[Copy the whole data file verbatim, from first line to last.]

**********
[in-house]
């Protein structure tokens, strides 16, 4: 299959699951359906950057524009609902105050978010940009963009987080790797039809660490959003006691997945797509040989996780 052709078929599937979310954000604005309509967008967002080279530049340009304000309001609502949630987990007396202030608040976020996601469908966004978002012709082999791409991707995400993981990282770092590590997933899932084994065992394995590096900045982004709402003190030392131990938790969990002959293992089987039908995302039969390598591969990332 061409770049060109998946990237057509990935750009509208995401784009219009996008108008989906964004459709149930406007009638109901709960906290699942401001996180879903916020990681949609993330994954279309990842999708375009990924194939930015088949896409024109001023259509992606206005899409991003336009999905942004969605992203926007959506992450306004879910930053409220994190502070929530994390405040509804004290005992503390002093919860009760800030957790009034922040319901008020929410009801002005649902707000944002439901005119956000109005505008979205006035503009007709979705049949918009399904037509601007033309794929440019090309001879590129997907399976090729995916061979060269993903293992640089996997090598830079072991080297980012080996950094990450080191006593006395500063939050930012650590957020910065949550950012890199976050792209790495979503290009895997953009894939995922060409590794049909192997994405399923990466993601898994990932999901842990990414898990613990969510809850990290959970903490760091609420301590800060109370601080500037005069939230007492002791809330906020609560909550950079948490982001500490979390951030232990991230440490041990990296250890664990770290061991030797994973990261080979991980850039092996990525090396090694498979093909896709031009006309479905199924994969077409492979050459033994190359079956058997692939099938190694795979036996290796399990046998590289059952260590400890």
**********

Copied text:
[in-house]
């Protein structure tokens, strides 16, 4: 299959699951359906950057524009609902105050978010940009963009987080790797039809660490959003006691997945797509040989996780 052709078929599937979310954000604005309509967008967002080279530049340009304000309001609502949630987990007396202030608040976020996601469908966004978002012709082999791409991707995400993981990282770092590590997933899932084994065992394995590096900045982004709402003190030392131990938790969990002959293992089987039908995302039969390598591969990332 061409770049060109998946990237057509990935750009509208995401784009219009996008108008989906964004459709149930406007009638109901709960906290699942401001996180879903916020990681949609993330994954279309990842999708375009990924194939930015088949896409024109001023259509992606206005899409991003336009999905942004969605992203926007959506992450306004879910930053409220994190502070929530994390405040509804004290005992503390002093919860009760800030957790009034922040319901008020929410009801002005649902707000944002439901005119956000109005505008979205006035503009007709979705049949918009399904037509601007033309794929440019090309001879590129997907399976090729995916061979060269993903293992640089996997090598830079072991080297980012080996950094990450080191006593006395500063939050930012650590957020910065949550950012890199976050792209790495979503290009895997953009894939995922060409590794049909192997994405399923990466993601898994990932999901842990990414898990613990969510809850990290959970903490760091609420301590800060109370601080500037005069939230007492002791809330906020609560909550950079948490982001500490979390951030232990991230440490041990990296250890664990770290061991030797994973990261080979991980850039092996990525090396090694498979093909896709031009006309479905199924994969077409492979050459033994190359079956058997692939099938190694795979036996290796399990046998590289059952260590400890």